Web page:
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Evolution of complexity in the zebrafish synapse proteome

Bayés, Àlex; Bayes, Alex; Collins, Mark O.; Reig-Vader, Rrita; Gou, Gemma; Goulding, David; Izquierdo, Abril; Choudhary, Jyoti S.; Emes, Richard D.; Grant, Seth G.N.

Authors

Àlex Bayés

Alex Bayes

Mark O. Collins

Rrita Reig-Vader

Gemma Gou

David Goulding

Abril Izquierdo

Jyoti S. Choudhary

RICHARD EMES richard.emes@nottingham.ac.uk
Professor of Bioinformatics

Seth G.N. Grant



Abstract

The proteome of human brain synapses is highly complex and mutated in over 130 diseases. This complexity arose from two whole genome duplications early in the vertebrate lineage. Zebrafish are used in modelling human diseases, however its synapse proteome is uncharacterised and whether the teleost-specific genome duplication (TSGD) influenced complexity is unknown. We report the characterisation of the proteomes and ultrastructure of central synapses in zebrafish and analyse the importance of the TSGD. While the TSGD increases overall synapse proteome complexity, the Post Synaptic Density (PSD) proteome of zebrafish has lower complexity than mammals. A highly conserved set of ~1000 proteins is shared across vertebrates. PSD ultrastructural features are also conserved. Lineage-specific proteome differences indicate vertebrate species evolved distinct synapse types and functions. The datasets are a resource for a wide range of studies and have important implications for the use of zebrafish in modelling human synaptic diseases.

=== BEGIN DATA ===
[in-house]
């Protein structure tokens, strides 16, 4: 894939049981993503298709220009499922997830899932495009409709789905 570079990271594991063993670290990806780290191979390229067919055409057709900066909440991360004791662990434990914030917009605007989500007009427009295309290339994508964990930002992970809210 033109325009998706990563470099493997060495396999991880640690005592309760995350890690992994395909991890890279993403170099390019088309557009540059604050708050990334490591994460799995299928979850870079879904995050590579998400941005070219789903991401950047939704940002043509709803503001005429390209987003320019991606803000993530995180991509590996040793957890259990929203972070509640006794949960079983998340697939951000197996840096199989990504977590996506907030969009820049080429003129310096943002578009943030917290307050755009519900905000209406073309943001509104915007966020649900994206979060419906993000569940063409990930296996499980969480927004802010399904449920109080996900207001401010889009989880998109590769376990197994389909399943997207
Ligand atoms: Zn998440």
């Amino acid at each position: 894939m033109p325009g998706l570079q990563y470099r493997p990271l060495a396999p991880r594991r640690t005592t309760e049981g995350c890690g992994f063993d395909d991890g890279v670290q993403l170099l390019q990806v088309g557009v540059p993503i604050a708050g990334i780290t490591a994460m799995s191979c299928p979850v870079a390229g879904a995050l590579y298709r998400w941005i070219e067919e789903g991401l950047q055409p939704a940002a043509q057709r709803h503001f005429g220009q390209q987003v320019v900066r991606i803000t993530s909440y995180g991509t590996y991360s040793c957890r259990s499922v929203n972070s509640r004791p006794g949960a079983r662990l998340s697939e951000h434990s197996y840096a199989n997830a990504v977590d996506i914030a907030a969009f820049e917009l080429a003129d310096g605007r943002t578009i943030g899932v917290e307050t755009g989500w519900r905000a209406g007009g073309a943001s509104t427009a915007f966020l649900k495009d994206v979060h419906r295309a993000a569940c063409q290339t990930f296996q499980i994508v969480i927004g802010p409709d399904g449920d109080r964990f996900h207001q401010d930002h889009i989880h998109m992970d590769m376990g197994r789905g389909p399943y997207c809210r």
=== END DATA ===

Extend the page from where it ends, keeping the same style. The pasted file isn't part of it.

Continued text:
Journal Article Type Article
Journal Nature Communications
Electronic ISSN 2041-1723
Publisher Nature Publishing Group
Peer Reviewed Peer Reviewed
Volume 8
Article Number 14613
APA6 Citation Bayés, À., Bayes, A., Collins, M. O., Reig-Vader, R., Gou, G., Goulding, D., …Grant, S. G. (in press). Evolution of complexity in the zebrafish synapse proteome. Nature Communications, 8, https://doi.org/10.1038/ncomms14613
DOI https://doi.org/10.1038/ncomms14613
Publisher URL http://www.nature.com/articles/ncomms14613
Copyright Statement Copyright information regarding this work can be found at the following address: http://creativecommons.org/licenses/by/4.0

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Copyright Statement
Copyright information regarding this work can be found at the following address: http://creativecommons.org/licenses/by/4.0





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